This entry I am using as a workshop for a few ideas for a much larger research paper. Comments and questions are welcomed and encouraged. Please discuss the material with me if it at all interests you.
There are three main ways by which The Lord of the Rings films have been altered from the novels to be more suitable for an American audience. Janet B. Croft’s study of the films as they relate to the American superhero monomyth outline these aspects as sexual renunciation, distrust in established democratic institutions, and systematic diminishment. Her study focuses primarily on Jackson’s Americanized interpretation of the hero Aragorn.
Sexual renunciation is a phrase for the common theme of rejecting sexual and romantic entanglements for the sake of the quest the hero must complete. This plot line is seen again and again in famous superheroes. For example, Bruce Wayne must set aside his desire for a relationship with Rachel until such a time as Batman is no longer needed in Gotham. Peter Jackson uses this same story line by placing even more emphasis on the Arwen and Aragorn romance than there was in the original narrative. By introducing the audience to their love affair at an earlier point, Jackson is able to argue that Arwen is a distraction for Aragorn from his heroic duties and that is why, by his interpretation, she is left behind in Rivendell.
Distrust for the established democratic system is a recurring theme in American literature and movies. Portraying the government as corrupt allows the hero the privilege of rejecting those in charge in order to do what is right in the end. Basically, it grants lenience for the justification for vigilantism. All superheroes take the law into their own hands. Jackson’s Aragorn is portrayed as a lone Ranger for much longer in the film than in the novels. His transformation from Ranger to King in the books is much more gradual. Instead of stepping into his rightful place as King, Jackson’s Aragorn seems to take this right in the end of the third film.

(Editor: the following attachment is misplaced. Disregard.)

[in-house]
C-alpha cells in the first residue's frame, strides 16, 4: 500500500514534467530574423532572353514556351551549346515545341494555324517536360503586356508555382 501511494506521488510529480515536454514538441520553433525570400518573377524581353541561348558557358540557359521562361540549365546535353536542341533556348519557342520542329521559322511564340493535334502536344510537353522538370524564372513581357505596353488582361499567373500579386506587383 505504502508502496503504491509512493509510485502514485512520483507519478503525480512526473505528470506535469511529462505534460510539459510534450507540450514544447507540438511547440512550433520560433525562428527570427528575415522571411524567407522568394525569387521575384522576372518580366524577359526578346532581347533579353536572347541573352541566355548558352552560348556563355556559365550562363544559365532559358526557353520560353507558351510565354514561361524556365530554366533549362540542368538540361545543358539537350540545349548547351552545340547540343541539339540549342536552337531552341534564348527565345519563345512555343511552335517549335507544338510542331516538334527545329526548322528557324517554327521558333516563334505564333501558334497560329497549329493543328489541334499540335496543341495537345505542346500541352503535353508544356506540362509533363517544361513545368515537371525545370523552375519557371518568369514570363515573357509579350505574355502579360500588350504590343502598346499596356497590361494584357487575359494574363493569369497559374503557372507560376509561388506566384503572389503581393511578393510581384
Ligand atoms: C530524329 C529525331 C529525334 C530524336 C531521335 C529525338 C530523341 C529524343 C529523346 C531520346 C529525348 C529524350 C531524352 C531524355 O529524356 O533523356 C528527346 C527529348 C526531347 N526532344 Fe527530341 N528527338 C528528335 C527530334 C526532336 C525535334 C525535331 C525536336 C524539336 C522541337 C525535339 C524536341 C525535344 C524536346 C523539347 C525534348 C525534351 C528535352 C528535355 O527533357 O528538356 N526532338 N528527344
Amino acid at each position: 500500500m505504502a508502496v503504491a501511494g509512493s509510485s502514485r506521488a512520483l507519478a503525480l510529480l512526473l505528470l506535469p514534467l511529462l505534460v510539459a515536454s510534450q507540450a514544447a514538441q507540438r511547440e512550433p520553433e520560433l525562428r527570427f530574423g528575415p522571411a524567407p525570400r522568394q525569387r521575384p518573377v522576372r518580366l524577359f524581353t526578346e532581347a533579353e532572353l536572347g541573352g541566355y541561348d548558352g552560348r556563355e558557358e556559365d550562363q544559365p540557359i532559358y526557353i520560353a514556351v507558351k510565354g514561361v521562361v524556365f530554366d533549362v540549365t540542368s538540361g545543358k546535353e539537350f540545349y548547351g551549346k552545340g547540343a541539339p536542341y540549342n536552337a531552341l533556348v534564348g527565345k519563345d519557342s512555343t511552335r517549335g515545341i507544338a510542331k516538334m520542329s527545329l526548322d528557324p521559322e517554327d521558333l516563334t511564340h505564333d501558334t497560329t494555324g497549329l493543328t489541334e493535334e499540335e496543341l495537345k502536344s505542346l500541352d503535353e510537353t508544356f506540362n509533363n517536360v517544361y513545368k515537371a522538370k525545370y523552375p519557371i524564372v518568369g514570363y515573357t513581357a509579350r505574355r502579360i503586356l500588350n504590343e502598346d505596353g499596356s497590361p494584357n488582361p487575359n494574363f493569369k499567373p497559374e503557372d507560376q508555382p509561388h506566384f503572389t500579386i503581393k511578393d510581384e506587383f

Authors and filmmakers also tend to systematically diminish their heroes to make them more relatable to an imperfect American public. Lowering heroes from god-like status and forcing them to embrace human weaknesses like love and despair makes characters much more acceptable by the judgment of general society. It is hard for anyone to truly accept the gods of Greek and Roman legends as real. However, normal human beings with advanced qualities of courage or brilliant stokes of luck that grant them special powers are a bit more believable. It is easier to believe in the mutation caused by a bite from a spider than in a supernatural being that can control the power of the ocean. Aragorn is humanized by the emphasis on his romantic, rather than epic, character. In order to both diminish Aragorn and make him the prime hero, Jackson also systematically diminishes other characters and storylines. All of the hobbits’ heroic qualities are diminished in the films to make way for Aragorn.
In the end, the changes made to literature narratives in Hollywood are not solely the will of the producers. The American public must be delivered what the American public desires or movies would not make money. The medium of film requires filmmakers to embrace certain motifs like the ones outlined above.